A Tribute to Tiger Beer

An ode to a trusted companion. Tiger Beer has been brewed in Singapore since 1932 and is currently available in over 60 countries.

I’ve had the pleasure of spending three phases of my life in Malaysia. So far, I might add, because I sincerely doubt that this land of wondrous contrasts will ever be a closed chapter for me.

The Nineties

It all started in 1993 when my late father accepted a job offer in Kuching, a (then) sleepy state capital located in the Malaysian section of the island of Borneo. Although I was only 8 years old at the time, this move would lay the foundations for a lifelong appreciation of beer.

My father liked nothing better than reading his paper, pipe in mouth and a nice cold beer within reach, and he saw no harm in including me in this daily ritual. We would read the cartoons together, go through the sports section, sometimes he would attempt to explain the more complex global affairs of the time and he always let me have a sip of his beer. One sip, but not too generous, because Papa was thirsty.

I honestly couldn’t tell you how it all started, whether I asked if I could try some or whether my father was the one that offered first. However, I can clearly recall that the first sip of beer I ever had was poured from a 0.5 liter bottle of Tiger Beer (I thought the logo was pretty cool…) and that the taste instantaneously agreed with me. And so the wheels had been put into motion, there was no turning back.

These bonding sessions continued to take place on a regular basis, sometimes even in public spaces, much to the annoyance of other parents that were considerably less liberal than mine.

Then, in 1997, my mother and I moved to the Netherlands so that I could attend secondary school there rather than be home-schooled in Kuching or be sent off to boarding school in Peninsular Malaysia. My father stayed on in Kuching until his retirement in 2001 and my mother and I generally visited him twice a year during this period of separation.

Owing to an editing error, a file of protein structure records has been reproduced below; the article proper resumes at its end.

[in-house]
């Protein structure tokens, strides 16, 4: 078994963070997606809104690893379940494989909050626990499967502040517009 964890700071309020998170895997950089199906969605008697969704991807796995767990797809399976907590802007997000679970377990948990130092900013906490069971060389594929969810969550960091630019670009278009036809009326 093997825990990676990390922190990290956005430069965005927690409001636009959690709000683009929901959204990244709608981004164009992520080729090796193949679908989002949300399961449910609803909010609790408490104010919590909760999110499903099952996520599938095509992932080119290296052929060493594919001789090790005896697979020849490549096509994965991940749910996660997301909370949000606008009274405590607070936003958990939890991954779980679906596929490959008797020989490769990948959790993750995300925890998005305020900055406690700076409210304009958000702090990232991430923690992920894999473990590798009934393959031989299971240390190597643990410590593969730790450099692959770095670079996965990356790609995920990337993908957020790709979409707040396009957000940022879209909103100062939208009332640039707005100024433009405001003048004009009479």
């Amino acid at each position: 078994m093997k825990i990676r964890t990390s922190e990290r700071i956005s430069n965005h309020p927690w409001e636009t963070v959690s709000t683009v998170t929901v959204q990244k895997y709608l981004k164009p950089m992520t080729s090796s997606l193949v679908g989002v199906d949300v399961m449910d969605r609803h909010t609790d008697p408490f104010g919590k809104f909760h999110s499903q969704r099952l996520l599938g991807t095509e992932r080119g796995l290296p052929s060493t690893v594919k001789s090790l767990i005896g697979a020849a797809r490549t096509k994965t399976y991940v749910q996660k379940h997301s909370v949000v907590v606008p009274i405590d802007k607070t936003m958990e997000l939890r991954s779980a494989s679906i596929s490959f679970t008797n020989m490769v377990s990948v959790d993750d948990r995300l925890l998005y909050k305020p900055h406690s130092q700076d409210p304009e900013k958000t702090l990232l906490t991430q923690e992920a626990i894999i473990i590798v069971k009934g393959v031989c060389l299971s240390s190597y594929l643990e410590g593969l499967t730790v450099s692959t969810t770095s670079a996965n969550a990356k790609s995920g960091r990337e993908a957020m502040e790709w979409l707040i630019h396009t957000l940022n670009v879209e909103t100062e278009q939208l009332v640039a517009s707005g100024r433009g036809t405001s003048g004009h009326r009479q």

I remember returning to Kuching one summer vacation, aged 14 or 15, full of eagerness to boast about the handful of drunken nights I’d experienced at home, only to find that my local friends were congregating at a kopitiam to feast on Tiger Beers and Dunhill reds at least once a week. It was obvious that I had a lot of catching up to do.

I also remember that, during my last visit to Kuching in 2001, my father had already developed the habit of ordering a separate bottle of Tiger Beer for me when we went out for dinner. But never more than one bottle, because Papa still had to drive.

The Noughties

I didn’t return to Malaysia until 2007, when I touched down in Kuala Lumpur for a three month internship and ended up staying almost two years. This particular phase of my life would prove to be a first introduction to the grind. My days were spent commuting to unremarkable survey sites and compiling reports that no-one ever read while my evenings were filled with basketball and as much good old-fashioned debauchery as my modest wage would permit.

The standard operating procedure was as follows: Wednesday night was Ladies’ Night at the old Zouk on Jalan Ampang, Thursday nights were generally dedicated to house parties, Friday nights were all about 21 on Changkat Bukit Bintang, back to Zouk on Saturday night, take a few days off to sweat out the accumulated toxins and then repeat.